I have to admit when I heard the title Marvel had chosen for their follow-up to 2011’s Thor, alarm bells immediately started ringing. The Dark World seemed to imply a grim tone and the announcement that the director would be a regular helmer from the Game of Thrones TV series re-affirmed this belief. This didn’t sit well with me as the first movie’s charm and lightness were its biggest assets. Thankfully, Thor: The Dark World succeeds in expanding the Marvel universe without losing the humour and fun that made its predecessor such a treat.
• Director: Alan Taylor
• Exhibition: 2D
• Rating: 12A
• Run Time: 112 mins
Akin to the first movie, Anthony Hopkin’s Odin delivers the opening exposition, detailing his own father’s defeat of the ancient Dark Elves. Unfortunately, Bor was deceived into thinking their leader, Malekith, also perished in the battle. Instead, his plan to destroy the known universe was merely put on hold until the power he was going to use to achieve this aim – the Aether – is re-activated; and wouldn’t you know it, that time is now. When we meet Thor, he is restoring order to the Nine Realms, which was thrown into chaos by Loki’s actions. However, when the Dark Elves make their presence known, he has to take action to save his homeland.
Chris Hemsworth and Tom Hiddleston continue to charm the proverbial pants off of the audience. Despite the clear love the audience has for Hiddleston, Taylor avoids overexposing Loki – with the characters not meeting until almost an hour into the movie; but when they do, their verbal sparring and an interesting cameo provide lots of laughs. The supporting cast are mostly on-form too, though Hopkins and Portman could have put a bit more effort in.
Taylor manages not to fall into the trap that many other big movies seem to – namely, outstaying its welcome. At a relatively brisk 112 minutes, The Dark World trundles along at a steady pace, with the right amount of set-pieces and character moments to keep the audience engaged. He also manages to ground the visual effects. For instance, the opening prologue is saturated in CG imagery but I never felt jaded by it.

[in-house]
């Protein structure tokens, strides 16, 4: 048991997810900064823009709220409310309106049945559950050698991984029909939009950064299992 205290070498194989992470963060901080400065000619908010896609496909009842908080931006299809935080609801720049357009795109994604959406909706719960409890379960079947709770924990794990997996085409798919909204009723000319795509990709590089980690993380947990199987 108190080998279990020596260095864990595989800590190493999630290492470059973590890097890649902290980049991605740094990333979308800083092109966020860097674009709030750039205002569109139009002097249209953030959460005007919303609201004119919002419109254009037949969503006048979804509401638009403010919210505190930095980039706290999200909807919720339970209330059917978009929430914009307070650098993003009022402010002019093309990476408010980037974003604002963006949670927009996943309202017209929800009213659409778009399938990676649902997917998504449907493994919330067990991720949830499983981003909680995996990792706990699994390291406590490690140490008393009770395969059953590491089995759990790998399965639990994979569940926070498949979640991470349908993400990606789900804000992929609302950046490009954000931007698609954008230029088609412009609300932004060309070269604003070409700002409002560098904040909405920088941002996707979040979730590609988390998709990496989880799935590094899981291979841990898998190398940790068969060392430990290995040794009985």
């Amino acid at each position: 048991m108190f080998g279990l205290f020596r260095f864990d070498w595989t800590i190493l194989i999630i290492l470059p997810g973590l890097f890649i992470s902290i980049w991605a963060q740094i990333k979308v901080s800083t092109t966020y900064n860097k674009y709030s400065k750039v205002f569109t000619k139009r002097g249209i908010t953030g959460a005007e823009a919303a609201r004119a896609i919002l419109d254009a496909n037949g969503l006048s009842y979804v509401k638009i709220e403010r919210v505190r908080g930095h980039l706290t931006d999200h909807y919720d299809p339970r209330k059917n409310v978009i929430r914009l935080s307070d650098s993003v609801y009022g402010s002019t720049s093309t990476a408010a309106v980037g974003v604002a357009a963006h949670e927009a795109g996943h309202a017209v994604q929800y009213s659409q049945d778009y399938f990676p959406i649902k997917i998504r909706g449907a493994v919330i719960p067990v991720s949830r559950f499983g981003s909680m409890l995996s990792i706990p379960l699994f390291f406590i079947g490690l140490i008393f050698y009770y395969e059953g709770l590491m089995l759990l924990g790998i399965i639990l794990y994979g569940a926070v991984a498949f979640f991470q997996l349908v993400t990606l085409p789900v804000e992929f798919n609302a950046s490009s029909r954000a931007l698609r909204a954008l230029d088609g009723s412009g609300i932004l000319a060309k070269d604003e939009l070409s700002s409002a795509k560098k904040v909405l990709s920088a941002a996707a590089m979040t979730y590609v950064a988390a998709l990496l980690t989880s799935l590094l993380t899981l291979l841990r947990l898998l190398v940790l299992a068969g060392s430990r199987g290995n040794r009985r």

The only real hitch in proceedings is the script. While the dialogue is filled with humour and quips, the plot seems to have gone through a few revisions. This is normal on movies like this – but there are a number of items left up in the air, like a possible love-triangle between Thor, Portman’s Jane Foster character and Jaime Alexander’s Sif, that ends up going nowhere. I am also relatively confident that a fairly big plot point was hastily changed – you can practically see the newly-sewn seams in the story.
As is the case in almost all of the Marvel movies to date, the villain is short-changed. Chris Eccleston’ Malekith is given limited screen time and even less of a character arc. In fact, his second-in-command, Algrim, is given far more to do – which seems like an odd decision. This seems to be becoming the modus operandi for Marvel, something that I hope will change in future movies.
Thor: The Dark World manages to keep the mix of fantasy and science-fiction that defined the first movie, expand the movie universe and still maintain the humour and wit that made the journey getting us here so enjoyable. Hemsworth continues to bring to life a character that simply should not work on screen and Marvel somehow make it seem normal that a god would be jealous of a scrawny Irish man. Long may it continue.
Finally, make sure you stay for the two post-credit stings. Yes, two.